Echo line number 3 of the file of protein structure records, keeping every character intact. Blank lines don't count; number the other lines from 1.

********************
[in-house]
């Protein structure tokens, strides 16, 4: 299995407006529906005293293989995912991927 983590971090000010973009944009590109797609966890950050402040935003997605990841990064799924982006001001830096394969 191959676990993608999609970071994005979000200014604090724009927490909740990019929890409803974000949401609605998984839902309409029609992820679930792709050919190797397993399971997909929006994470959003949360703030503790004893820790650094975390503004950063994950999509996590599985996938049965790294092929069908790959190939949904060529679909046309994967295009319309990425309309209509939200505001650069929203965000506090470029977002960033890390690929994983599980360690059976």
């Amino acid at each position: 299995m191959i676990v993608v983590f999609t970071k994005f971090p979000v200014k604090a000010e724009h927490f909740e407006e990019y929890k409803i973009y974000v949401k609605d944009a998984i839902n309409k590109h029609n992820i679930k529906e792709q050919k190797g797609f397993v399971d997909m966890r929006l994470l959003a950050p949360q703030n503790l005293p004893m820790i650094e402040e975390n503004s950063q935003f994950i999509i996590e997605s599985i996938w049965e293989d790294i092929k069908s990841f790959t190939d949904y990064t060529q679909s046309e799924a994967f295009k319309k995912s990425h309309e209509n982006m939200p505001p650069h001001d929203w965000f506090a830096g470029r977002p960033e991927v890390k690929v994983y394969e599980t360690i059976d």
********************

């Amino acid at each position: 299995m191959i676990v993608v983590f999609t970071k994005f971090p979000v200014k604090a000010e724009h927490f909740e407006e990019y929890k409803i973009y974000v949401k609605d944009a998984i839902n309409k590109h029609n992820i679930k529906e792709q050919k190797g797609f397993v399971d997909m966890r929006l994470l959003a950050p949360q703030n503790l005293p004893m820790i650094e402040e975390n503004s950063q935003f994950i999509i996590e997605s599985i996938w049965e293989d790294i092929k069908s990841f790959t190939d949904y990064t060529q679909s046309e799924a994967f295009k319309k995912s990425h309309e209509n982006m939200p505001p650069h001001d929203w965000f506090a830096g470029r977002p960033e991927v890390k690929v994983y394969e599980t360690i059976d």